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Being Elon Musk

Elon Musk illustration
Illustration:Rebecca Zisser/Axios

Imagine being Elon Musk — a billionaire who's started two of the world's most famous companies, but now faces self-created blowback leading to a never-ending string of bad publicity and circling stock market sharks.

The big picture: Musk and Tesla face legal problems on several fronts and the company is bleeding key talent. Meanwhile, newer players are emerging in the electric vehicle market as established automakers like Audi are readying new offerings.

The state of Elon:

  • Tesla is under investigation: Tuesday brought the news, first reported by Bloomberg, that the Justice Department is probing Musk's announcement of (now-aborted) plans to take the company private. The Securities and Exchange Commission is conducting a separate inquiry following Musk's infamous Aug. 7 tweet that inaccurately claimed to have "funding secured" for the deal.
  • He's facing litigation: British cave diver Vernon Unsworth, who helped rescue the trapped Thai soccer team, sued Musk this week for tweets calling him a pedophile. Those allegations come on top of other instances of erratic behavior by Musk, who admits he's exhausted from a punishing work schedule.
  • Executives are leaving: Tesla's chief accounting officer Dave Morton recently resigned after just a month on the job, the latest in a string of departures.
  • More potential rivals are circling: Saudi Arabia's sovereign wealth fund on Monday announced that it's pumping over $1 billion into the startup Lucid Motors, which plans to start producing a luxury EV in 2020. (The fund, however, also bought a roughly 5% stake in Tesla this year.)

What they're saying: Kelley Blue Book analyst Rebecca Lindland said Tesla needs changes on several fronts, from finding a way to better oversee its production — which has faced a series of problems with the Model 3 — to vetting Musk's tweets.

  • "I have been stating for months and months, long before his behavior went off the rails, that he needs to get an executive team in there who he listens to when they say 'no,'" she tells Axios.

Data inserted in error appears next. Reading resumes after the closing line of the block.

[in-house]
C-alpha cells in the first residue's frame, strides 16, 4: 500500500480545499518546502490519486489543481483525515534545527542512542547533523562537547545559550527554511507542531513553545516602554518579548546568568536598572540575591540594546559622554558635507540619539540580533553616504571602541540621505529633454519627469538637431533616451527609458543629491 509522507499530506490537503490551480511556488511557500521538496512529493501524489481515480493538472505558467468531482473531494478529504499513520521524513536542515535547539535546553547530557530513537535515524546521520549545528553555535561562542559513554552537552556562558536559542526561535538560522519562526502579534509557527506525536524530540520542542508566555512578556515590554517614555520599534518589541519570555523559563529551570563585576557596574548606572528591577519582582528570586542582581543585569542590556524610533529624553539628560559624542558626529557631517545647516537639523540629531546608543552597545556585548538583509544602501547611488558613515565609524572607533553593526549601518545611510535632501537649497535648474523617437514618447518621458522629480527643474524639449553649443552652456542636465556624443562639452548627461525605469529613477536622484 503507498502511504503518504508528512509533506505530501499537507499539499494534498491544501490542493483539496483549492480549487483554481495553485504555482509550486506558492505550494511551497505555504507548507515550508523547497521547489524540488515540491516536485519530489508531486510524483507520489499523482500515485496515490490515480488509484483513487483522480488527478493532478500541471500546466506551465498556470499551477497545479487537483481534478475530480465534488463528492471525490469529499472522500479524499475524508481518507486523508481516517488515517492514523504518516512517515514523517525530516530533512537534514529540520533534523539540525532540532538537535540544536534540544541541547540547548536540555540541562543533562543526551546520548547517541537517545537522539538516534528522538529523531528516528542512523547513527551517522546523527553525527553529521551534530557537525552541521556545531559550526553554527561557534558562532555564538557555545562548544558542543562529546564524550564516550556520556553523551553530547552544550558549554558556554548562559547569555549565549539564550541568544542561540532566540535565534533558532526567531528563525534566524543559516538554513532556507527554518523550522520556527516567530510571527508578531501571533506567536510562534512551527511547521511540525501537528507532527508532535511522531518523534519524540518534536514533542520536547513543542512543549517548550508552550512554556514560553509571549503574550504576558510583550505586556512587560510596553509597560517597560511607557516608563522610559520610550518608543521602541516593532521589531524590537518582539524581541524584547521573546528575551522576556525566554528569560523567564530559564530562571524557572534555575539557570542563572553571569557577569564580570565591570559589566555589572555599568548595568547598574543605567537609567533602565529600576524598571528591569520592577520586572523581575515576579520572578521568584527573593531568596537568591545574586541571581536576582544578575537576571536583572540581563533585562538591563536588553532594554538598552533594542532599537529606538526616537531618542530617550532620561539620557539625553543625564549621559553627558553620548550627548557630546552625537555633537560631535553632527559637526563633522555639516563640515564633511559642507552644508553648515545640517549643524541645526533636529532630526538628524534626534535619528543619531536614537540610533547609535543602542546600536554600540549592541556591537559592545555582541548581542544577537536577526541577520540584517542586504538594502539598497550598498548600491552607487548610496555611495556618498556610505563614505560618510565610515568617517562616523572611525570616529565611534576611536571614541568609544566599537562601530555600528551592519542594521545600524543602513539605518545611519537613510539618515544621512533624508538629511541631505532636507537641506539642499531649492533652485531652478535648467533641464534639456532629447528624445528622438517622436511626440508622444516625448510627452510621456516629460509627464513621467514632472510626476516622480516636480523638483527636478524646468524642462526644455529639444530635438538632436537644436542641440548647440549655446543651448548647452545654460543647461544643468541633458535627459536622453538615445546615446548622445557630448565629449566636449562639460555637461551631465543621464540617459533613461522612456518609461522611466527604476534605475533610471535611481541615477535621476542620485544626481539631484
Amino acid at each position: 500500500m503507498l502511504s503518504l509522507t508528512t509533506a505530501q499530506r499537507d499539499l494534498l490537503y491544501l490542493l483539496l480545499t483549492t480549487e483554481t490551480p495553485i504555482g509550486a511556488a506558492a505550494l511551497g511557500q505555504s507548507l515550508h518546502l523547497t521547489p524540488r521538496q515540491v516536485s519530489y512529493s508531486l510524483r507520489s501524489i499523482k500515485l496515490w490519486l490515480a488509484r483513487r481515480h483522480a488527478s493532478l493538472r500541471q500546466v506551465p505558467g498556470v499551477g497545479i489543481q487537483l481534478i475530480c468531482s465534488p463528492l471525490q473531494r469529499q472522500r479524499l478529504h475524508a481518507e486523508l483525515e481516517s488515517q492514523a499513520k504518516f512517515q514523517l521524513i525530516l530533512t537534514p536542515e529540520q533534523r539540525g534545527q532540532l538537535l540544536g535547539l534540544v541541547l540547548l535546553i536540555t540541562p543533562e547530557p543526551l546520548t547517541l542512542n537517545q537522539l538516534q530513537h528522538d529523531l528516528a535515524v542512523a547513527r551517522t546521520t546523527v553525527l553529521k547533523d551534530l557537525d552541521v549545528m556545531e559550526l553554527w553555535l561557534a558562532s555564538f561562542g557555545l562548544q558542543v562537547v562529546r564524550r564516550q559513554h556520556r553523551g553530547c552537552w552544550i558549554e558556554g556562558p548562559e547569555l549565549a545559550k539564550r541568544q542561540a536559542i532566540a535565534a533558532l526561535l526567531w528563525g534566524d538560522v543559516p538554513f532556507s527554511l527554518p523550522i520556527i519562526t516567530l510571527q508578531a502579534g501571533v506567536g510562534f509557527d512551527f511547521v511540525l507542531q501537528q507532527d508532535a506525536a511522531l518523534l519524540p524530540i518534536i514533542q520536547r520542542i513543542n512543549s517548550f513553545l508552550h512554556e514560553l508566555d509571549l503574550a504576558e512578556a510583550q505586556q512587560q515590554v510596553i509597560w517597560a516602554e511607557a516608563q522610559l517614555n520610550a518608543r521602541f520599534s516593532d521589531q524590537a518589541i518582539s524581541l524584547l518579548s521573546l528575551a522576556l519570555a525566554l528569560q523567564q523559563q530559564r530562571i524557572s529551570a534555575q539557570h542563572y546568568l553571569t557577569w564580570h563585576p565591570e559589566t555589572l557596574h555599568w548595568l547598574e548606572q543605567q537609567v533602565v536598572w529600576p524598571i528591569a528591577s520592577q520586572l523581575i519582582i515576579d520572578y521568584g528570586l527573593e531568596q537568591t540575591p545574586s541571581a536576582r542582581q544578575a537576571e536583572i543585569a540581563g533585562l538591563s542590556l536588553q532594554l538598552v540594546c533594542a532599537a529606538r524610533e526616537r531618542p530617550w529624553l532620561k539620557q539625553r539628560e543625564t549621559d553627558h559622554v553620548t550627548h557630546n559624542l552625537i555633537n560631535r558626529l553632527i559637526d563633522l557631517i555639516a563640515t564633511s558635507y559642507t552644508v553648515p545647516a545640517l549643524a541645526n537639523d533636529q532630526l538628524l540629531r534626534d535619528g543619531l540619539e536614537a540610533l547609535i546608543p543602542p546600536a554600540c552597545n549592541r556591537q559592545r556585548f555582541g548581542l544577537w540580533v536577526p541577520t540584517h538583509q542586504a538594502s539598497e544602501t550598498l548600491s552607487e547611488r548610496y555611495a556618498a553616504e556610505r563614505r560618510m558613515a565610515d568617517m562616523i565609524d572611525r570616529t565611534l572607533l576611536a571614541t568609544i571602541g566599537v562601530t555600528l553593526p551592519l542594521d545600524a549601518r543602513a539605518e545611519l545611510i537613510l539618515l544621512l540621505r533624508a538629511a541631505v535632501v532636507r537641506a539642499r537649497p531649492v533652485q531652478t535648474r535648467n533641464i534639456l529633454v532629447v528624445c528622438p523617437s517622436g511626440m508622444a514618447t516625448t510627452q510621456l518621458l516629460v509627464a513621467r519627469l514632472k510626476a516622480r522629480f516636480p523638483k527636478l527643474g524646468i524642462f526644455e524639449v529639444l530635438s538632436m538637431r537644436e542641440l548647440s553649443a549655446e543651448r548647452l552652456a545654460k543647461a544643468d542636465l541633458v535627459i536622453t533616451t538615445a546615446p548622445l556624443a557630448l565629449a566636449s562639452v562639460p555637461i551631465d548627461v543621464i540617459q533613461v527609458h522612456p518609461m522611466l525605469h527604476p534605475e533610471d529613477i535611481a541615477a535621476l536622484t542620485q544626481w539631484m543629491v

The other side: You don't have to be a fanboy to think that Tesla remains in a fundamentally good spot despite the mishaps.

  • Tesla has sold more pure electric vehicles than any other company in the world, has plenty of name recognition and a track record of producing lots of cars.
  • The stock price has been on a roller coaster for months, dropped sharply after the Justice Department news, and it's down roughly 20% overall since early August, but it has hardly collapsed.

Still, Musk is the fulcrum, Lindland says, "I think that Tesla is still built on the promise of Elon Musk as opposed to the promise of electric vehicle technology."

What's next: For better or worse, quarterly updates get outsized attention, and this next round of financials, production and delivery data are crucial.

  • Musk has said that Tesla will be profitable in the second half of this year.
  • He's also under pressure to show sustainable increases in production of the Model 3, which is envisioned as a mass-market sedan (although the promised $35,000 base version hasn't surfaced).

The bottom line: Musk says the company is on track.

  • "We are about to have the most amazing quarter in our history, building and delivering more than twice as many cars as we did last quarter," he said in a recent email to employees.
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